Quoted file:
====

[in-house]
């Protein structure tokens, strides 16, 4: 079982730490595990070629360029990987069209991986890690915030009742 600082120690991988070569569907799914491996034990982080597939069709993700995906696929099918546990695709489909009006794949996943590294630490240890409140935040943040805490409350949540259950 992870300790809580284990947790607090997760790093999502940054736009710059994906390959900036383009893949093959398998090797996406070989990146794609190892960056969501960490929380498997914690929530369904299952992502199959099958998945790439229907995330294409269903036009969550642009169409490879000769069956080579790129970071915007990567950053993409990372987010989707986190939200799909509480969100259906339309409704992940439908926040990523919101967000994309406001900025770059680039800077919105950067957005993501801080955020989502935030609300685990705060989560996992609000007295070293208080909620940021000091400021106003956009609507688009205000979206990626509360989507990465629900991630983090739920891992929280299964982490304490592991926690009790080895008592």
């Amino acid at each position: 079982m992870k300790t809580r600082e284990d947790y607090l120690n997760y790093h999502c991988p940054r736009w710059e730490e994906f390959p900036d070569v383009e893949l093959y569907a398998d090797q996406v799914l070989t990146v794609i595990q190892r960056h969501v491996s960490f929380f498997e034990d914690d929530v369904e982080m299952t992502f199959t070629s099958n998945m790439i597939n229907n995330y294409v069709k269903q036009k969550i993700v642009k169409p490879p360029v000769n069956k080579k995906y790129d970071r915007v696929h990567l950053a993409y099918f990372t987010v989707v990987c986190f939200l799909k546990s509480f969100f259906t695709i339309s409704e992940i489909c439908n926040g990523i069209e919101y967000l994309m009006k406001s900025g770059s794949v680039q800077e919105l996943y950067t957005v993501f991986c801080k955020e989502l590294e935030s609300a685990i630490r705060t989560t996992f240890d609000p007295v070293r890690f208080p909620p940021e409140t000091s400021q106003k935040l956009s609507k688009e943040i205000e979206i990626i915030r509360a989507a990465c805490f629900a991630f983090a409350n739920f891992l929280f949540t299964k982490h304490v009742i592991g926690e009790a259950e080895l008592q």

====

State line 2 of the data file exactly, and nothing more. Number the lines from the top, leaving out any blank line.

């Protein structure tokens, strides 16, 4: 079982730490595990070629360029990987069209991986890690915030009742 600082120690991988070569569907799914491996034990982080597939069709993700995906696929099918546990695709489909009006794949996943590294630490240890409140935040943040805490409350949540259950 992870300790809580284990947790607090997760790093999502940054736009710059994906390959900036383009893949093959398998090797996406070989990146794609190892960056969501960490929380498997914690929530369904299952992502199959099958998945790439229907995330294409269903036009969550642009169409490879000769069956080579790129970071915007990567950053993409990372987010989707986190939200799909509480969100259906339309409704992940439908926040990523919101967000994309406001900025770059680039800077919105950067957005993501801080955020989502935030609300685990705060989560996992609000007295070293208080909620940021000091400021106003956009609507688009205000979206990626509360989507990465629900991630983090739920891992929280299964982490304490592991926690009790080895008592």